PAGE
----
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Osman Kavala: Turkish philanthropist sentenced to life by Istanbul court


A Turkish court has sentenced prominent civil rights activist and philanthropist Osman Kavala to life in prison without the possibility of parole.

An Istanbul court found Kavala guilty of attempting to overthrow the government during mass protests in 2013.

Seven other defendants were also sentenced to 18 years in prison on Monday amid boos in the courtroom.

The verdict comes as Europe’s top human rights body, the Council of Europe, has launched infringement proceedings against Turkey over the case.

Ankara failed to comply with a 2019 European Court of Human Rights ruling that called for Kavala’s immediate release.

Kavala – who has already spent more than four years in prison – denies allegations that he funded anti-government protests. In his final defense statements on Friday, Kavala said the claims were “not plausible.”

“To have spent four and a half years of my life in prison is an irreparable loss for me,” he told the court by videoconference.

“My only consolation is the possibility that my experience will contribute to a better understanding of the serious problems of [Turkish] judicial.”

The 64-year-old has been held in Silivri prison – on the outskirts of Istanbul – since his arrest in October 2017.

Human rights groups say Kavala was prosecuted with limited evidence and that his basic rights were violated.

Kavala was initially acquitted in February 2020 of charges that linked him to the 2013 protests at Gezi Park.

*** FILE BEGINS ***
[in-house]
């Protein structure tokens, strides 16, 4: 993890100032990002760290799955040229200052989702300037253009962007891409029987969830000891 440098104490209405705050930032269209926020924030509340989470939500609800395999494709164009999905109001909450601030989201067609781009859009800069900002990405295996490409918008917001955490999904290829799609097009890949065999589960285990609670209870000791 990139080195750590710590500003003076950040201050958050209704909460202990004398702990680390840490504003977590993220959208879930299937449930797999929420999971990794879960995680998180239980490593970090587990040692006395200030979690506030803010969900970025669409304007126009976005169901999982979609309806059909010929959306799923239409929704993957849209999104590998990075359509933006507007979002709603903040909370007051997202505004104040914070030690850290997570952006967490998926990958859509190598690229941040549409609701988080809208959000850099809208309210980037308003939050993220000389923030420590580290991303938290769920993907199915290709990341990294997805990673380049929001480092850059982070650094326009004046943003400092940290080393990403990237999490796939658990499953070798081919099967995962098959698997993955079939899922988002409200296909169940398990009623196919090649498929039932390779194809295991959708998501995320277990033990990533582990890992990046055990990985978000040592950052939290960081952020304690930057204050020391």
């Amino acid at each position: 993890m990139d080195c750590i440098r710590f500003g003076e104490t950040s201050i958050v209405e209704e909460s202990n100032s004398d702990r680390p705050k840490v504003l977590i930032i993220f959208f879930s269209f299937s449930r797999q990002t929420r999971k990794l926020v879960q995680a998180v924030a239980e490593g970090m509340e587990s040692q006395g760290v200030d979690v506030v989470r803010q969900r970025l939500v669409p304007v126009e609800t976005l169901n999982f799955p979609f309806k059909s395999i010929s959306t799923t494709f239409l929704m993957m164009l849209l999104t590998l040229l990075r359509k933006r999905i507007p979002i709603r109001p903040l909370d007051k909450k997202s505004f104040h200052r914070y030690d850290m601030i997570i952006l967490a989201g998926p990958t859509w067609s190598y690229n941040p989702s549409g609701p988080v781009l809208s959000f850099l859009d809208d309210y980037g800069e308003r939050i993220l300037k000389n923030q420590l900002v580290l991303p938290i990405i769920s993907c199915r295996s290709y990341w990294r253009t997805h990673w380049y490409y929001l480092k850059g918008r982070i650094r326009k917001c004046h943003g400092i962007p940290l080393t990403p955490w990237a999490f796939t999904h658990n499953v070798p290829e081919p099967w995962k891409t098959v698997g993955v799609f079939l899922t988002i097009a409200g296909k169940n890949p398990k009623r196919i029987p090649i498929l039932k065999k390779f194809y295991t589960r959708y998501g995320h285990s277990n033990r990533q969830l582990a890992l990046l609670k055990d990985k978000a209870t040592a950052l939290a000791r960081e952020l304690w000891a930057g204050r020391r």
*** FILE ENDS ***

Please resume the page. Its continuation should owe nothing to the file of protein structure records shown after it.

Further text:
But, as his supporters awaited his release, Kavala was re-arrested on new charges linking him to a 2016 coup attempt, which the Turkish government blamed on a network of US-based Muslim clerics Fethullah Gulen. -United.

This acquittal was later overturned and the cases were merged.

The European Court of Human Rights said in 2019 that Kavala’s imprisonment was aimed at silencing him and other human rights defenders.

An ongoing infringement procedure by the Council of Europe in this regard could result in the suspension of Turkey’s voting rights or membership in the organisation.

Erdogan dismissed the infringement procedure, saying Turkey would not “recognize those who do not recognize our courts”.

In October, Kavala’s continued detention sparked a diplomatic crisis between Turkey and 10 Western countries after they called for his release.

Turkish President Recep Tayyip Erdogan has accused Kavala of being the “Turkish branch” of US billionaire philanthropist George Soros and threatened to expel Western envoys for interfering in Turkey’s internal affairs.

euronews Gt

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